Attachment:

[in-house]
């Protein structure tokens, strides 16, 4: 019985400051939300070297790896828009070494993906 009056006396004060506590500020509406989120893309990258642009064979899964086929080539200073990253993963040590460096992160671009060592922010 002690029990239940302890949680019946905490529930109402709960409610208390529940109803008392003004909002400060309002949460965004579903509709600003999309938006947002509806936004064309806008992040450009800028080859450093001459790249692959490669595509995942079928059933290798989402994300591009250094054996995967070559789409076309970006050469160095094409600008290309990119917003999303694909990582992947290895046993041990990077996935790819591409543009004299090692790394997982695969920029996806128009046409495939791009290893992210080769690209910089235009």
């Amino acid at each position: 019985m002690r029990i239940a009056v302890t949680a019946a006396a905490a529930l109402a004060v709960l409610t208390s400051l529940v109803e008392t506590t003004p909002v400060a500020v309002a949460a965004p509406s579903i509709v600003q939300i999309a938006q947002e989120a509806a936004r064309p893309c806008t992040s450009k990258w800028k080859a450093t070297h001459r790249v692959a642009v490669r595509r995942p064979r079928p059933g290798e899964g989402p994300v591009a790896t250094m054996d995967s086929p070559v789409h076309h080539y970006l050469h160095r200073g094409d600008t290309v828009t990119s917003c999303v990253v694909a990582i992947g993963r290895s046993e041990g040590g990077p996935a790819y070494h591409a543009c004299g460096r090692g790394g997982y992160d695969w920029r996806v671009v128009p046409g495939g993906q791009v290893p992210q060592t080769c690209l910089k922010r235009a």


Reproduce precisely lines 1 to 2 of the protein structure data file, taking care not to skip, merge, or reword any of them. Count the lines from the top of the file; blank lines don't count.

[in-house]
């Protein structure tokens, strides 16, 4: 019985400051939300070297790896828009070494993906 009056006396004060506590500020509406989120893309990258642009064979899964086929080539200073990253993963040590460096992160671009060592922010 002690029990239940302890949680019946905490529930109402709960409610208390529940109803008392003004909002400060309002949460965004579903509709600003999309938006947002509806936004064309806008992040450009800028080859450093001459790249692959490669595509995942079928059933290798989402994300591009250094054996995967070559789409076309970006050469160095094409600008290309990119917003999303694909990582992947290895046993041990990077996935790819591409543009004299090692790394997982695969920029996806128009046409495939791009290893992210080769690209910089235009």